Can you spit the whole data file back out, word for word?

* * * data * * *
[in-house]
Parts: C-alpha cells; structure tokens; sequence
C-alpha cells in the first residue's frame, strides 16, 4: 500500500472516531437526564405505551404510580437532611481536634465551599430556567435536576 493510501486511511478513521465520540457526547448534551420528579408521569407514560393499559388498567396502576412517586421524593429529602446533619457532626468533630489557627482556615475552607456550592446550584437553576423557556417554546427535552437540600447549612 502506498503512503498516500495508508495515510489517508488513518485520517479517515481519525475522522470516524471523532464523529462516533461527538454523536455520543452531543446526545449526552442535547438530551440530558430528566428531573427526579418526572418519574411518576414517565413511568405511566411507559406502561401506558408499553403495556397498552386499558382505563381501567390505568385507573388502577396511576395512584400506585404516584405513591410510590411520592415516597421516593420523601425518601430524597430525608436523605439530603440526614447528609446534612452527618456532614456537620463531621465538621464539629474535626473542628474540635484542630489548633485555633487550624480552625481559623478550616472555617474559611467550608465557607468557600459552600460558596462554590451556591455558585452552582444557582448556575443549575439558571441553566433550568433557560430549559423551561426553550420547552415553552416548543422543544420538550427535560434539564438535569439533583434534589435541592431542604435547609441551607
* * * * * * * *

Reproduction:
[in-house]
Parts: C-alpha cells; structure tokens; sequence
C-alpha cells in the first residue's frame, strides 16, 4: 500500500472516531437526564405505551404510580437532611481536634465551599430556567435536576 493510501486511511478513521465520540457526547448534551420528579408521569407514560393499559388498567396502576412517586421524593429529602446533619457532626468533630489557627482556615475552607456550592446550584437553576423557556417554546427535552437540600447549612 502506498503512503498516500495508508495515510489517508488513518485520517479517515481519525475522522470516524471523532464523529462516533461527538454523536455520543452531543446526545449526552442535547438530551440530558430528566428531573427526579418526572418519574411518576414517565413511568405511566411507559406502561401506558408499553403495556397498552386499558382505563381501567390505568385507573388502577396511576395512584400506585404516584405513591410510590411520592415516597421516593420523601425518601430524597430525608436523605439530603440526614447528609446534612452527618456532614456537620463531621465538621464539629474535626473542628474540635484542630489548633485555633487550624480552625481559623478550616472555617474559611467550608465557607468557600459552600460558596462554590451556591455558585452552582444557582448556575443549575439558571441553566433550568433557560430549559423551561426553550420547552415553552416548543422543544420538550427535560434539564438535569439533583434534589435541592431542604435547609441551607